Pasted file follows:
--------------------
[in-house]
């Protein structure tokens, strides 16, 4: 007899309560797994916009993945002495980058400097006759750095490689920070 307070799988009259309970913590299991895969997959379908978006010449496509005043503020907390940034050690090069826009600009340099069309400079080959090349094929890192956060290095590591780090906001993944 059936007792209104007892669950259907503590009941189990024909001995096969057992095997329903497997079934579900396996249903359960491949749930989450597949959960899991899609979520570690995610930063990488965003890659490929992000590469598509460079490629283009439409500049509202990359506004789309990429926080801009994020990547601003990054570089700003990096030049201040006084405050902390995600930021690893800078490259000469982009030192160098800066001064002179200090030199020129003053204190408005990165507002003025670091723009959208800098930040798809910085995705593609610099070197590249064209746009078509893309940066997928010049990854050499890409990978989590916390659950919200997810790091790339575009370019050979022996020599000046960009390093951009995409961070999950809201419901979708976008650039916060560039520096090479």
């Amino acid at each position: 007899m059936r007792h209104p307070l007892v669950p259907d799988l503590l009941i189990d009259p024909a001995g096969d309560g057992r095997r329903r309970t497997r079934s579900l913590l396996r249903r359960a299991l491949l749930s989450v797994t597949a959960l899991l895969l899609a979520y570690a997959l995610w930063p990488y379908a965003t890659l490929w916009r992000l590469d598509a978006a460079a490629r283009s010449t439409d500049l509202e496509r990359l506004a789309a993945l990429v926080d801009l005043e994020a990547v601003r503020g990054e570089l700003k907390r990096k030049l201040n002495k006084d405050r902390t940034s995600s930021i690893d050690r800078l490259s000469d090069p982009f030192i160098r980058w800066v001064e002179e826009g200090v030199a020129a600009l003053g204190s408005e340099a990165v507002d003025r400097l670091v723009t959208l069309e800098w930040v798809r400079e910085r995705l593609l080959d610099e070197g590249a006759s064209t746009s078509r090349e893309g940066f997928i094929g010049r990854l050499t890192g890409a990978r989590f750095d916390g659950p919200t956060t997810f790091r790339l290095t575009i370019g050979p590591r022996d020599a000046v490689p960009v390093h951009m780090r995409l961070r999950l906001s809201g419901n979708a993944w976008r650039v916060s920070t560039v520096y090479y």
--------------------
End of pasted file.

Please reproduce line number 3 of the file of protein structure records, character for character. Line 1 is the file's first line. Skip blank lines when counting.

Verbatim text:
């Amino acid at each position: 007899m059936r007792h209104p307070l007892v669950p259907d799988l503590l009941i189990d009259p024909a001995g096969d309560g057992r095997r329903r309970t497997r079934s579900l913590l396996r249903r359960a299991l491949l749930s989450v797994t597949a959960l899991l895969l899609a979520y570690a997959l995610w930063p990488y379908a965003t890659l490929w916009r992000l590469d598509a978006a460079a490629r283009s010449t439409d500049l509202e496509r990359l506004a789309a993945l990429v926080d801009l005043e994020a990547v601003r503020g990054e570089l700003k907390r990096k030049l201040n002495k006084d405050r902390t940034s995600s930021i690893d050690r800078l490259s000469d090069p982009f030192i160098r980058w800066v001064e002179e826009g200090v030199a020129a600009l003053g204190s408005e340099a990165v507002d003025r400097l670091v723009t959208l069309e800098w930040v798809r400079e910085r995705l593609l080959d610099e070197g590249a006759s064209t746009s078509r090349e893309g940066f997928i094929g010049r990854l050499t890192g890409a990978r989590f750095d916390g659950p919200t956060t997810f790091r790339l290095t575009i370019g050979p590591r022996d020599a000046v490689p960009v390093h951009m780090r995409l961070r999950l906001s809201g419901n979708a993944w976008r650039v916060s920070t560039v520096y090479y």